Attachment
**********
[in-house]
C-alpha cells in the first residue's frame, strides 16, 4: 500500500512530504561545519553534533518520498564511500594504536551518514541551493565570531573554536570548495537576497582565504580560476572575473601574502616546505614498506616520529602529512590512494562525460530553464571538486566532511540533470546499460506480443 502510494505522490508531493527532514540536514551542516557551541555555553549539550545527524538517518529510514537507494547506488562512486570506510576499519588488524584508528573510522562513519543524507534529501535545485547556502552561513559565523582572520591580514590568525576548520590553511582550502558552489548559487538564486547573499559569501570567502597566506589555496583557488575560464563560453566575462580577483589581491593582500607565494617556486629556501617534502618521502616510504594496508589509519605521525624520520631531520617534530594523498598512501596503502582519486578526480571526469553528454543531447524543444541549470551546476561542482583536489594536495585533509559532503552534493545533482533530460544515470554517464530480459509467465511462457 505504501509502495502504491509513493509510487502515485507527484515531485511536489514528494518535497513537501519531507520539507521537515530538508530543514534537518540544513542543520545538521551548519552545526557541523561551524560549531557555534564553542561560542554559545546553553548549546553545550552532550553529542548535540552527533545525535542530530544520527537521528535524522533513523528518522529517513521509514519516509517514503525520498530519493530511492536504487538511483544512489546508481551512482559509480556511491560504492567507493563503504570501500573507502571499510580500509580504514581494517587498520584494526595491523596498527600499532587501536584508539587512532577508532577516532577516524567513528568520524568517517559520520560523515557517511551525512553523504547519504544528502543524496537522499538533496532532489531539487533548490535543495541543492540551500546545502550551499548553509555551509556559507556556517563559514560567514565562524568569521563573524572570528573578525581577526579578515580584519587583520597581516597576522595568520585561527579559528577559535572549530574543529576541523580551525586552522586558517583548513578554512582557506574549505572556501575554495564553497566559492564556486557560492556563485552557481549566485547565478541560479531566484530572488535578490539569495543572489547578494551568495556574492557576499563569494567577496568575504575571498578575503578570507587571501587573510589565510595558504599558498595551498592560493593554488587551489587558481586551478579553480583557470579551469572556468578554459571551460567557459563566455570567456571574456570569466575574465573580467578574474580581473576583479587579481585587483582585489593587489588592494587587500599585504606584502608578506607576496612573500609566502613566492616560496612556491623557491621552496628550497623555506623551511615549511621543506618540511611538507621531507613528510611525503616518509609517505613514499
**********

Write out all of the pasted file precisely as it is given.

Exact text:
[in-house]
C-alpha cells in the first residue's frame, strides 16, 4: 500500500512530504561545519553534533518520498564511500594504536551518514541551493565570531573554536570548495537576497582565504580560476572575473601574502616546505614498506616520529602529512590512494562525460530553464571538486566532511540533470546499460506480443 502510494505522490508531493527532514540536514551542516557551541555555553549539550545527524538517518529510514537507494547506488562512486570506510576499519588488524584508528573510522562513519543524507534529501535545485547556502552561513559565523582572520591580514590568525576548520590553511582550502558552489548559487538564486547573499559569501570567502597566506589555496583557488575560464563560453566575462580577483589581491593582500607565494617556486629556501617534502618521502616510504594496508589509519605521525624520520631531520617534530594523498598512501596503502582519486578526480571526469553528454543531447524543444541549470551546476561542482583536489594536495585533509559532503552534493545533482533530460544515470554517464530480459509467465511462457 505504501509502495502504491509513493509510487502515485507527484515531485511536489514528494518535497513537501519531507520539507521537515530538508530543514534537518540544513542543520545538521551548519552545526557541523561551524560549531557555534564553542561560542554559545546553553548549546553545550552532550553529542548535540552527533545525535542530530544520527537521528535524522533513523528518522529517513521509514519516509517514503525520498530519493530511492536504487538511483544512489546508481551512482559509480556511491560504492567507493563503504570501500573507502571499510580500509580504514581494517587498520584494526595491523596498527600499532587501536584508539587512532577508532577516532577516524567513528568520524568517517559520520560523515557517511551525512553523504547519504544528502543524496537522499538533496532532489531539487533548490535543495541543492540551500546545502550551499548553509555551509556559507556556517563559514560567514565562524568569521563573524572570528573578525581577526579578515580584519587583520597581516597576522595568520585561527579559528577559535572549530574543529576541523580551525586552522586558517583548513578554512582557506574549505572556501575554495564553497566559492564556486557560492556563485552557481549566485547565478541560479531566484530572488535578490539569495543572489547578494551568495556574492557576499563569494567577496568575504575571498578575503578570507587571501587573510589565510595558504599558498595551498592560493593554488587551489587558481586551478579553480583557470579551469572556468578554459571551460567557459563566455570567456571574456570569466575574465573580467578574474580581473576583479587579481585587483582585489593587489588592494587587500599585504606584502608578506607576496612573500609566502613566492616560496612556491623557491621552496628550497623555506623551511615549511621543506618540511611538507621531507613528510611525503616518509609517505613514499